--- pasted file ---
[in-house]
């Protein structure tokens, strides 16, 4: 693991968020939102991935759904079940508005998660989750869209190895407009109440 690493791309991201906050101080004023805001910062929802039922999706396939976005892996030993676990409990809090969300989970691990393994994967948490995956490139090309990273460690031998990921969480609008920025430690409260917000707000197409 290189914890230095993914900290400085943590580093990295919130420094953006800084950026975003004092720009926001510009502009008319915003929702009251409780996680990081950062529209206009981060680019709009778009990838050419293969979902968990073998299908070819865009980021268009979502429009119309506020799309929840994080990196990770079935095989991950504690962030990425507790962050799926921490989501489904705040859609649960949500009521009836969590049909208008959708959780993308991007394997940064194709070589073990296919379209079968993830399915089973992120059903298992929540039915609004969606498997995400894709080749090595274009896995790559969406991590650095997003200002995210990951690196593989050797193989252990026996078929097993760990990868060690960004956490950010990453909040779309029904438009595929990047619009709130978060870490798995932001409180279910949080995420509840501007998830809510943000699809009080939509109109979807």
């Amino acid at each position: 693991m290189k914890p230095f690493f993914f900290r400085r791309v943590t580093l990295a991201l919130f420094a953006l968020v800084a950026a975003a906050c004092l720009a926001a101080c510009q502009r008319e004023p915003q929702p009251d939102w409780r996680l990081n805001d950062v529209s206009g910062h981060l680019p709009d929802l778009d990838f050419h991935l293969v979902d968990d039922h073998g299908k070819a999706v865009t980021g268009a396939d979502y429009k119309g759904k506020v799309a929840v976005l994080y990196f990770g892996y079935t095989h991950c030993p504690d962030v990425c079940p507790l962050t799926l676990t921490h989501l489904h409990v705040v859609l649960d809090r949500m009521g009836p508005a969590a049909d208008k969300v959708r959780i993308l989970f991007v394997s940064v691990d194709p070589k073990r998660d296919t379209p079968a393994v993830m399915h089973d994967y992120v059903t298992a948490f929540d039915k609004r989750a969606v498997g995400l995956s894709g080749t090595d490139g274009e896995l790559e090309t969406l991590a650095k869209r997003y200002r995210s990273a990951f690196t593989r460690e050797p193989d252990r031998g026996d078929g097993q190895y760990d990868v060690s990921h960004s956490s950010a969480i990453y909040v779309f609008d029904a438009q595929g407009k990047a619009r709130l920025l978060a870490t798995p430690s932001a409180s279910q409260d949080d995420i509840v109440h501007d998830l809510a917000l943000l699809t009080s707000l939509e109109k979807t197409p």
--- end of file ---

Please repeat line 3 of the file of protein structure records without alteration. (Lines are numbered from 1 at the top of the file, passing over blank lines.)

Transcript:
């Amino acid at each position: 693991m290189k914890p230095f690493f993914f900290r400085r791309v943590t580093l990295a991201l919130f420094a953006l968020v800084a950026a975003a906050c004092l720009a926001a101080c510009q502009r008319e004023p915003q929702p009251d939102w409780r996680l990081n805001d950062v529209s206009g910062h981060l680019p709009d929802l778009d990838f050419h991935l293969v979902d968990d039922h073998g299908k070819a999706v865009t980021g268009a396939d979502y429009k119309g759904k506020v799309a929840v976005l994080y990196f990770g892996y079935t095989h991950c030993p504690d962030v990425c079940p507790l962050t799926l676990t921490h989501l489904h409990v705040v859609l649960d809090r949500m009521g009836p508005a969590a049909d208008k969300v959708r959780i993308l989970f991007v394997s940064v691990d194709p070589k073990r998660d296919t379209p079968a393994v993830m399915h089973d994967y992120v059903t298992a948490f929540d039915k609004r989750a969606v498997g995400l995956s894709g080749t090595d490139g274009e896995l790559e090309t969406l991590a650095k869209r997003y200002r995210s990273a990951f690196t593989r460690e050797p193989d252990r031998g026996d078929g097993q190895y760990d990868v060690s990921h960004s956490s950010a969480i990453y909040v779309f609008d029904a438009q595929g407009k990047a619009r709130l920025l978060a870490t798995p430690s932001a409180s279910q409260d949080d995420i509840v109440h501007d998830l809510a917000l943000l699809t009080s707000l939509e109109k979807t197409p």